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IPL angst over sponsor relook

BCCI have to shell out a substantial amount of money if it is to terminate its contract with Vivo, said a source
BCCI president Sourav Ganguly

Indranil Majumdar   |   Calcutta   |   Published 23.06.20, 01:34 AM

Three days after announcing via a tweet that it “has convened a meeting” to review its various sponsorship deals, the Indian Premier League (IPL) is yet to come out with a date for the teleconference among its governing council members.

The tweet late on Friday evening had in fact left many of the members bewildered since they had no clue as to who decided on reviewing the deals involving various Chinese companies following “border skirmish that resulted in the martyrdom of our brave jawans”.

The governing council members The Telegraph spoke to said they weren’t taken into confidence. Even IPL chairman Brijesh Patel was learnt to have been kept in the dark. There’s widespread speculation that the Sourav Ganguly-headed BCCI may have acted under pressure from “above”.

“I don’t know if the BCCI top brass decided on such a move. Most of the members learnt about it the next day.

“Are we going by common public sentiment or has there been any government/political pressure to do away with Chinese brands? When the government itself is not imposing any ban on Chinese products why is the BCCI suddenly jumping the gun,” asked a source.


IPL’s title sponsors Vivo, a Chinese cell phone company, has a five-year deal for Rs 2,199 crore, almost Rs 440 crore a year, from 2018. Similarly, Paytm and online fantasy game Dream11 also have Chinese investments.

The source said BCCI would have to shell out a substantial amount of money if it is to terminate its contract with title sponsors Vivo.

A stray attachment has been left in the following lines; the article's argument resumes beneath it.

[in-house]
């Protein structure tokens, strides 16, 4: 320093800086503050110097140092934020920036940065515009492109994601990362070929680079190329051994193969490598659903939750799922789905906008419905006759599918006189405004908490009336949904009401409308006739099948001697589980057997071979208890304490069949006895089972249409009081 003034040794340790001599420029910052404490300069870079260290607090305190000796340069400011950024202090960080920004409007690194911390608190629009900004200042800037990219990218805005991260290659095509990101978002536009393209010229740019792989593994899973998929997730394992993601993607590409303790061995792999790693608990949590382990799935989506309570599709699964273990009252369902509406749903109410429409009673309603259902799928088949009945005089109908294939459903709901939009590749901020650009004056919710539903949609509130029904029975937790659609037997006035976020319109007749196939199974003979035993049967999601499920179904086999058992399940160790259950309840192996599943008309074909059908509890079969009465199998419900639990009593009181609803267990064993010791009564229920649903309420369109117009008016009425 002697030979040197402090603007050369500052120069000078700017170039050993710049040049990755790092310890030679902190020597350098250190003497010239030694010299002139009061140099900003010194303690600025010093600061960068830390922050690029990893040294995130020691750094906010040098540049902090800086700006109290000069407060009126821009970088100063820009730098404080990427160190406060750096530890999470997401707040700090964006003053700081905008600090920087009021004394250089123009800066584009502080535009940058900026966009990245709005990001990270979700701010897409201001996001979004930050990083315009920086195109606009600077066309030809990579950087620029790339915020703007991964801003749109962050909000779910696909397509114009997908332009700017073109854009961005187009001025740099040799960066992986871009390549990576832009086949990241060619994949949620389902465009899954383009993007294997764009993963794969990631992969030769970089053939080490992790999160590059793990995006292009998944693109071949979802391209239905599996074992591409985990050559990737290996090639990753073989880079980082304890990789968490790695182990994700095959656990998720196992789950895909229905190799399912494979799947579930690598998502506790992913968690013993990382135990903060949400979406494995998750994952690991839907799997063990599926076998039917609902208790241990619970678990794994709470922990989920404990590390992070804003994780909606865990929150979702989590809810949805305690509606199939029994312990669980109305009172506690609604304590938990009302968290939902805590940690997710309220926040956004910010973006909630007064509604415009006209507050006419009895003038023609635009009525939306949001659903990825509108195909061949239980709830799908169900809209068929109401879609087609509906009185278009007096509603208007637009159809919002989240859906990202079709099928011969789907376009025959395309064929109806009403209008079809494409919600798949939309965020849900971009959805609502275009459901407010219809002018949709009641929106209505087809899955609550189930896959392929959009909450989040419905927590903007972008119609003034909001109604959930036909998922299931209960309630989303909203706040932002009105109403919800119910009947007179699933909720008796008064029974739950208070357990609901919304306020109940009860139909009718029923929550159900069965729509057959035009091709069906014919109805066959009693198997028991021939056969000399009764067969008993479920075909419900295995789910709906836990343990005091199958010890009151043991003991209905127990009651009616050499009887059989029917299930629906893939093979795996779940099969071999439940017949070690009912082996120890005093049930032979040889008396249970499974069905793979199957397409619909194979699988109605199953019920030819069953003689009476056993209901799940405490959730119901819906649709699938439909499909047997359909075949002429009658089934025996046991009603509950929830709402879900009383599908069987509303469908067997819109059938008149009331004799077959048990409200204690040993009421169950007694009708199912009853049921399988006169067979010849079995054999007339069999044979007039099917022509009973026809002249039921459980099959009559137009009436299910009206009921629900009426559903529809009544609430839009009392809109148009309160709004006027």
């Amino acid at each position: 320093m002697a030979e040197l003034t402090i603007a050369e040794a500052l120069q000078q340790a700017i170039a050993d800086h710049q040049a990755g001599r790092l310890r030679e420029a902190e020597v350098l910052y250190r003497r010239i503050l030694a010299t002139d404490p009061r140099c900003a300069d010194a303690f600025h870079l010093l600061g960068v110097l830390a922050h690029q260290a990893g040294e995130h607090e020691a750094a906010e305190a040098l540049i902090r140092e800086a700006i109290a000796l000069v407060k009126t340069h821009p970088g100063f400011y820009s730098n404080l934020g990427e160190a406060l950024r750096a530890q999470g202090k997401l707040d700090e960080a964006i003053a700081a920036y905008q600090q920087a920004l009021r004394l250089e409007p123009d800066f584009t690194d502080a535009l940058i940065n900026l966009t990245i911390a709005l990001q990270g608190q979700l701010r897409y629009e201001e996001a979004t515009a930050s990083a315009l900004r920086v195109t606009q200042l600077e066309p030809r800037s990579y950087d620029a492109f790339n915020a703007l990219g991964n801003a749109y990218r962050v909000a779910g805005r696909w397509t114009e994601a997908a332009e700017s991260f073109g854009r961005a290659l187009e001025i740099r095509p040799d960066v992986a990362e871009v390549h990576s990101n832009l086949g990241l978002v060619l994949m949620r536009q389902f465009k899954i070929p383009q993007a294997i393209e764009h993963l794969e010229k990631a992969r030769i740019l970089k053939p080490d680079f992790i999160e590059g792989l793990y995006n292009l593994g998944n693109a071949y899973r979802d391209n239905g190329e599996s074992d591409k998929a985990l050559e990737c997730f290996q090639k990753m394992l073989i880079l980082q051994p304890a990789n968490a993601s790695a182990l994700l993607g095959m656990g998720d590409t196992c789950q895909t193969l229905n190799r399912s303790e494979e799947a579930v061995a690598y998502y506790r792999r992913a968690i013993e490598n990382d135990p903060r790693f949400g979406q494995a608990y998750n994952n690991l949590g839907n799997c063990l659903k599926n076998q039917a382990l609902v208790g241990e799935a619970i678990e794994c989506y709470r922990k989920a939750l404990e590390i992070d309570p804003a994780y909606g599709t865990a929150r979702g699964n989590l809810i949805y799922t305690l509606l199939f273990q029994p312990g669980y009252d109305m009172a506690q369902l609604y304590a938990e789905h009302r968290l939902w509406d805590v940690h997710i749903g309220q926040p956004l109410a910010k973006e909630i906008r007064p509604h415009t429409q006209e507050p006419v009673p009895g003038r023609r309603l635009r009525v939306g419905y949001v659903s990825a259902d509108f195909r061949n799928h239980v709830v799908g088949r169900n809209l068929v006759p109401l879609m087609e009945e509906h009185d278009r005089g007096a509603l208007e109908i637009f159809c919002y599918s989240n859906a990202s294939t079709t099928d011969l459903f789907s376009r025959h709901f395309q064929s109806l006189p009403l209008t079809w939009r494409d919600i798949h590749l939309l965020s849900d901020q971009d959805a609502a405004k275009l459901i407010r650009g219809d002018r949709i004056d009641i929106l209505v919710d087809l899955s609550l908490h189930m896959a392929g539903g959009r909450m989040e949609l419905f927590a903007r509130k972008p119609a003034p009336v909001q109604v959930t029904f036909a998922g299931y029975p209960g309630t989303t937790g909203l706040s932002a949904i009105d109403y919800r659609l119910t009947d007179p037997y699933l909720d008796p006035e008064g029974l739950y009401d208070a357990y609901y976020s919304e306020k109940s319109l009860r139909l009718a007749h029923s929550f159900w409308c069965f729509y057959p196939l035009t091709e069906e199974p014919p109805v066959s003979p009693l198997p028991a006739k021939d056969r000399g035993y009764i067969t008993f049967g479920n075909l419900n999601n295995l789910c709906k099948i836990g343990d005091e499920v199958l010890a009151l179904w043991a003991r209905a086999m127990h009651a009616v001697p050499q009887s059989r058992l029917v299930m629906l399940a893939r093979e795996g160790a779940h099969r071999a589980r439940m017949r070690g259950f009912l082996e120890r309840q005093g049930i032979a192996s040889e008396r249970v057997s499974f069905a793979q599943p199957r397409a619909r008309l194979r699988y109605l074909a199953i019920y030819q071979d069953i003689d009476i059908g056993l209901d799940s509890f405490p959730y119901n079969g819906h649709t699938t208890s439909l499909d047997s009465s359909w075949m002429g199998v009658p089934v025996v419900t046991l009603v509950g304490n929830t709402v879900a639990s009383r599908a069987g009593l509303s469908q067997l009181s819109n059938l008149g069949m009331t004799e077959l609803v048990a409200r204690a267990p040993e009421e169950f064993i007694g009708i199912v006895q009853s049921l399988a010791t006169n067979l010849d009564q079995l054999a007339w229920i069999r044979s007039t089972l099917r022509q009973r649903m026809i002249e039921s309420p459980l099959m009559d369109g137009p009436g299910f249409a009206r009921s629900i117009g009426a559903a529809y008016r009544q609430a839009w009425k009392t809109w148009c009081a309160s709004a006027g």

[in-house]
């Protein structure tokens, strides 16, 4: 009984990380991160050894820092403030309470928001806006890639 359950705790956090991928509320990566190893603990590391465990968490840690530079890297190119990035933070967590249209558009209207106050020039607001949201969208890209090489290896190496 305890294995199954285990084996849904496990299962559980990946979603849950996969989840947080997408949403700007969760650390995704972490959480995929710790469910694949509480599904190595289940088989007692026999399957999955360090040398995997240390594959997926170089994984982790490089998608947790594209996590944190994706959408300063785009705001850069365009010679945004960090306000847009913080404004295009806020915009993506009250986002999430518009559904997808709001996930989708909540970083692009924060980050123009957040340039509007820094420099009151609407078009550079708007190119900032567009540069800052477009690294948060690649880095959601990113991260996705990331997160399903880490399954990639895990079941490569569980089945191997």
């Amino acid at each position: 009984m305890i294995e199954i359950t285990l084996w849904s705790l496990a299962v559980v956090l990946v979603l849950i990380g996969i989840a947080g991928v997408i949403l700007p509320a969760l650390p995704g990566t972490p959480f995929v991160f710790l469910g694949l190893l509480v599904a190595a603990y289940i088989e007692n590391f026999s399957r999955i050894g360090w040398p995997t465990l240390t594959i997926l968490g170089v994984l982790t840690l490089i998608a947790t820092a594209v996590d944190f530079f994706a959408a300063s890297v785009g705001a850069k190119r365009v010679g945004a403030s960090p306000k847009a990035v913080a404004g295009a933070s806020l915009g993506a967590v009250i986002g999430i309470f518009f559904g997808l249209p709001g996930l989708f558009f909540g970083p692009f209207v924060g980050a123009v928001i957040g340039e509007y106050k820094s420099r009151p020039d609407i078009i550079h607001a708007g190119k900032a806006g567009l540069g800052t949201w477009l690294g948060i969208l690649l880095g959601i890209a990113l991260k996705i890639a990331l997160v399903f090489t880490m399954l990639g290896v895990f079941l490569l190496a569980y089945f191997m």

“BCCI will enforce the force majeure clause if it is to discontinue its contract with the title sponsors citing unexpected circumstances. The point is the amount of money the body will have to shell out,” the source said. “The damages Vivo can claim could go up to Rs 900 crore.”

But whether the title sponsors would be willing to go into litigation remains the big question. “Both parties may settle for an exit through negotiations. Any sponsor knows well that once it gets into litigation, it might be tough for them to bag another contract in future,” said the source.

A former BCCI official who has been party to various such deals said this was not the right time to bring about a change in sponsorship. “The economy is headed for a recession following the pandemic. If any of the sponsors is dumped, it will have a negative effect.

“IPL’s brand value will be severely dented. We will struggle to rope in similar sponsorship money at this moment,” feared the former official.

Under the circumstances, it is widely believed that for now the BCCI would maintain status quo. Well-versed with the ground reality, BCCI is unlikely to go for a change in sponsors unless forced to. 

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